Appropriate screening tests are essential for the timely diagnosis of all cancers. Timely diagnosis permits for maximization of treatment effectiveness and a favorable prognosis.
The National Cancer Institute defines cervical cancer as a cancer that develops in the tissues of the cervix, which is the organ that connects the uterus and vagina. It is typically a slow-growing cancer and is most commonly linked to infection with the human papillomavirus (HPV). A woman with cervical cancer may not have any symptoms. However, proper testing during routine heath examinations will permit for early diagnosis of cancer or other conditions known to be precursors to cancer.
According to an article in The New England Journal of Medicine, the U.S. mortality rate from cervical cancer has dropped significantly (70 percent) over the past several decades directly as the result of a successful screening program. In 1995, the American College of Obstetricians and Gynecologists, or ACOG, recommended annual screening for cervical cancer along with Pap smear and pelvic examinations at 18 years of age or the beginning of sexual activity.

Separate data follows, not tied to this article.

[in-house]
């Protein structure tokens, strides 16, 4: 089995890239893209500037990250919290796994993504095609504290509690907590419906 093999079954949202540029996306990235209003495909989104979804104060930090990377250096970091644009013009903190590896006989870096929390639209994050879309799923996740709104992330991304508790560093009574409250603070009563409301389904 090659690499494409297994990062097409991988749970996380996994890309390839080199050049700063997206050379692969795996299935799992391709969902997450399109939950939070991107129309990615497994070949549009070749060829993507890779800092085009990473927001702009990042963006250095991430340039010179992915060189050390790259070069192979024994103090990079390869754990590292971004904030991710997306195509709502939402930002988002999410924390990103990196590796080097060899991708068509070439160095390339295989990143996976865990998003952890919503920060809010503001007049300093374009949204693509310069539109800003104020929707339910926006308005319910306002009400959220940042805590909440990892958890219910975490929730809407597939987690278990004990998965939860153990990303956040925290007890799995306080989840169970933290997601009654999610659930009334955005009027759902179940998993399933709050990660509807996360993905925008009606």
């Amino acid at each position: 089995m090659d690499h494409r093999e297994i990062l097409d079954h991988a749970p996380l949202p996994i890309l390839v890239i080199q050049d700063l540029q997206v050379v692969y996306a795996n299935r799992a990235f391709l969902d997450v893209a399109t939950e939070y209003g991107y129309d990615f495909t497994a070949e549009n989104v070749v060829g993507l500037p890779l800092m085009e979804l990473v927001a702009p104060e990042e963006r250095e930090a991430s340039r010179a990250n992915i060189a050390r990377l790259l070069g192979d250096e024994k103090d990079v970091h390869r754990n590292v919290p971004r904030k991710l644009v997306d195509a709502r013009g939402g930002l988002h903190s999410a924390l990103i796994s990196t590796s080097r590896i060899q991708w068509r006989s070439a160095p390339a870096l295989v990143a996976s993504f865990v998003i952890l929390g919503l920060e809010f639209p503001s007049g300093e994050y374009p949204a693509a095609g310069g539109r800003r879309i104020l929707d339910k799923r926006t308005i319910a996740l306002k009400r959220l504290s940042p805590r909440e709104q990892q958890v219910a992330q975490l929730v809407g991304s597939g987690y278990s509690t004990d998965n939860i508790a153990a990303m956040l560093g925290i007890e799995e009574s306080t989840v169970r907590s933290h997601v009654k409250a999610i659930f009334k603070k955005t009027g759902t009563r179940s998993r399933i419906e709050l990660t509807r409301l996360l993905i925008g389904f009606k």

A physician or other healthcare provider who is negligent in his or her screening procedures based on a specific patient’s medical history and particular circumstances, may fail to diagnose or misdiagnose cervical cancer, even if they followed established “guidelines.”
A timely and accurate cancer diagnosis can affect the treatment required to treat the disease, as well as the potential outcome of treatment.
If you or a loved one suffers from cervical cancer that was misdiagnosed or that your healthcare provider failed to timely diagnose, a meritorious claim to recover damages surrounding those failures may be pursued.
At Blume Forte, our experienced cervical cancer misdiagnosis attorneys in New Jersey have the skills and resources to successfully pursue these complex claims. To learn more about your legal rights and options, call us for a no-cost consultation at (973) 635-5400.